Shocking Intelligence Leads to the Expulsion of a Traitorous Communist MP from the House of Commons


Startling revelations that foreign adversaries saw Canada a weak link in the Western alliance rippled through Ottawa after secret intelligence came to light implicating a sitting member of the House of Commons as a double agent who violated the Official Secrets Act by passing on classified information to a foreign communist power. Initially, these claims caught Official Ottawa off guard. But the claims were true, and the MP implicated ultimately faced prosecution and expulsion from the House of Commons.

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Posted in Parliament, Parliamentary Privilege | Leave a comment

The Caretaker Convention Gobbles Up More Time and Space: The Case of Prince Edward Island in 2023

Since 2015 or so, a segment of Canadian academics, the Privy Council Office in Ottawa and the various Executive Council Offices of the provinces, as well as the media, have decided to propagate a new, expansive, and mostly unfounded interpretation of the Caretaker Convention which holds that incumbent governments can do virtually nothing during an election. Prince Edward Island has joined the ranks of this movement as part of Premier King’s unscheduled but not exactly early election. He advised the Lieutenant Governor to dissolve the 66th General Assembly on 6 March 2023 3 years, 11 months, and 8 days after the previous general election, instead of adhering to the fixed-date election scheduled by statute for Monday, 2 October 2023 – a date which would have forced the current assembly to last closer to four and half years instead of four.

The Government of Prince Edward Island issued a public notice the following day on 7 March 2023 in what reads like a summary from guidelines on the caretaker convention probably produced by the Executive Council Office in Charlottetown:

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Posted in Caretaker Convention & Government Formation, Constitutional Conventions | Leave a comment

Prince Edward Island Holds Third Consecutive Early Election In Defiance of Fixed-Date Election Law

Even that wry grin cannot bridge the absurd incongruence of PEI’s fixed-date elections law, scheduling elections every fourth October, with the practice whereby the last three elections in 2015, 2019, and 2023 all occurred every fourth April or May.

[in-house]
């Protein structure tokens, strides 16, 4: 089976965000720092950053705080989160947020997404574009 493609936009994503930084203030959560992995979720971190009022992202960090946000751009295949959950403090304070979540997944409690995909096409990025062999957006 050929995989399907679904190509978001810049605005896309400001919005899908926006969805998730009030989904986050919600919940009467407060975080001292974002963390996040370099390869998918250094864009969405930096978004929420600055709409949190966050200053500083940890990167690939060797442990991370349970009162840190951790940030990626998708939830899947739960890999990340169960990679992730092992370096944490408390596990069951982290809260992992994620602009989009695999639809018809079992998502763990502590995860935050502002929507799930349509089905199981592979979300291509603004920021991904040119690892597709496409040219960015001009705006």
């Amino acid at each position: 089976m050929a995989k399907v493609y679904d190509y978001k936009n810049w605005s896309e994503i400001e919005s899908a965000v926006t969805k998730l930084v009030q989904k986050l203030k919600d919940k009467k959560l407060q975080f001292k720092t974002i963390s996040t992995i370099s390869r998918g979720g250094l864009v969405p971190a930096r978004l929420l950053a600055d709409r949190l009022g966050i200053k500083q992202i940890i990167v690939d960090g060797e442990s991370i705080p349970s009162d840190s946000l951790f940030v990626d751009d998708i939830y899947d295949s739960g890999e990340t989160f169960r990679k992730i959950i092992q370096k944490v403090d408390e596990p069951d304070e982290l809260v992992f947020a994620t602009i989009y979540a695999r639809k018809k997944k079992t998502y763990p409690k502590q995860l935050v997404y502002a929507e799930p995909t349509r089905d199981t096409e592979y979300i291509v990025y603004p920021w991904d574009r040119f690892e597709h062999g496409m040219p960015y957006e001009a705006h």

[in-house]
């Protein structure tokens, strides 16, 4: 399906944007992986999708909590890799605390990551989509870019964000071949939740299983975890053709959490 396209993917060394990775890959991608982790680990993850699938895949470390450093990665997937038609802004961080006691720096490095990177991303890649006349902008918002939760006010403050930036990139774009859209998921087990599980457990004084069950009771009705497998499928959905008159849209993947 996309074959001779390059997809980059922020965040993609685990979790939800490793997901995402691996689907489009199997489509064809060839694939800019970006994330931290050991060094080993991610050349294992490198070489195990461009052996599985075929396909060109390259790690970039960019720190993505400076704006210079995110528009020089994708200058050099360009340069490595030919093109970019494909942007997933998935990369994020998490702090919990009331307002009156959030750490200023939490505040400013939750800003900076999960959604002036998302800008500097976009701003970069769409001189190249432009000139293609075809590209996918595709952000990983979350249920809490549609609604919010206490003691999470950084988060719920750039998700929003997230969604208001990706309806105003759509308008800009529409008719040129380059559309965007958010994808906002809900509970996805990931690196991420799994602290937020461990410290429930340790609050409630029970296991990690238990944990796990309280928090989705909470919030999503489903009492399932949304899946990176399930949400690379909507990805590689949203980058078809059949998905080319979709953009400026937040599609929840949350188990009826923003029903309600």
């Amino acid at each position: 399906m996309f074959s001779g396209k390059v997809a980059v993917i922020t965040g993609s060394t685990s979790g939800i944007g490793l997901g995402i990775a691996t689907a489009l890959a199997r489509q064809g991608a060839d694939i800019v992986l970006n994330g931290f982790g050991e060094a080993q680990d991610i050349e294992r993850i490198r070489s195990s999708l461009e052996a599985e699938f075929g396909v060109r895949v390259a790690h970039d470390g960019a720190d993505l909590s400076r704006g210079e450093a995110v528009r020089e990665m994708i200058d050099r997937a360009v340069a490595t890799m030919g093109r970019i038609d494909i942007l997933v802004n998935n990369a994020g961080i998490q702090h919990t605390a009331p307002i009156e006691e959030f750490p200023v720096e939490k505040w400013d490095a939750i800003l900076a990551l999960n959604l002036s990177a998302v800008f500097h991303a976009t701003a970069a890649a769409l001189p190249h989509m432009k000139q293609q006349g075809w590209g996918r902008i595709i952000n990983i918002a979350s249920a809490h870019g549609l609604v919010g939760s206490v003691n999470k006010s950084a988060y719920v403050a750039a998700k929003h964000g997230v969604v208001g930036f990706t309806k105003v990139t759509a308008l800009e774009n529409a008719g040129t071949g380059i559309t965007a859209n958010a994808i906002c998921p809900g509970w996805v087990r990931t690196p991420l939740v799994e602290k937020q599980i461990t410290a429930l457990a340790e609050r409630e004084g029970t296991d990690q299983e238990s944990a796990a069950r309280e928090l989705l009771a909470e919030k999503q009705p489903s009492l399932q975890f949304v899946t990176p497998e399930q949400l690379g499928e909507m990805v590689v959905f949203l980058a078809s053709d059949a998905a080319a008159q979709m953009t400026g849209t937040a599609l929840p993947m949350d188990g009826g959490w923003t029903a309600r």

Dennis King, Premier of Prince Edward Island and leader of the Progressive Conservative Party, advised Lieutenant Governor Antoinette Perry to dissolve the 66th General Assembly on 6 March 2023, for an election on 3 April 2023.[1] King had hinted as early as December 2022 that he would seek an election in the spring instead of waiting under October 2023.[2] King all but confirmed this course in February 2023 when he declared before a party conference: “April is a time when we usually have elections on P.E.I.” and “The party is working hard on nominations to be ready so if and when we want to call an election, and need to have an election, we’re ready to go.”[3] This upcoming 67th general election marks the third consecutive general election in which the Premier has advised and obtained an early dissolution of a majority legislature[4] about six months before the date scheduled under the Island’s fixed-date elections law, yet King’s decision comes 3 years, 11 months, and 8 days – as near as makes no difference 4 years – after his predecessor announced the previous provincial general election in March 2019. King said on 6 March: “It’s four years; it’s time to have an election. There’s uncertainty in the future and Islanders should have a say in that.”[5]

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Posted in Fixed-Date Elections | 2 Comments

A Mature Country Does Not Demand Absolutist Party Discipline

The Dorchester Review recently published my article last month “Party Discipline and the King Doctrine”, in which I recount a brief history of party discipline in Canada over the last century, the Reform Act, and the significance of what we witnessed one year ago in January-February 2022, when Conservative MPs ousted Erin O’Toole as leader and when two backbench Liberal MPs overtly and ostentatiously criticised the Prime Minister, both his rhetoric and his policies.

The current minority 44th Parliament has continued to break barriers and pierce through long-held taboos about partydiscipline in Canadian politics.

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Posted in Political Parties | 8 Comments

A Tribute to David E. Smith

I experienced a strange and sad serendipity today.

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Posted in Reviews, Tributes and Memorials | 2 Comments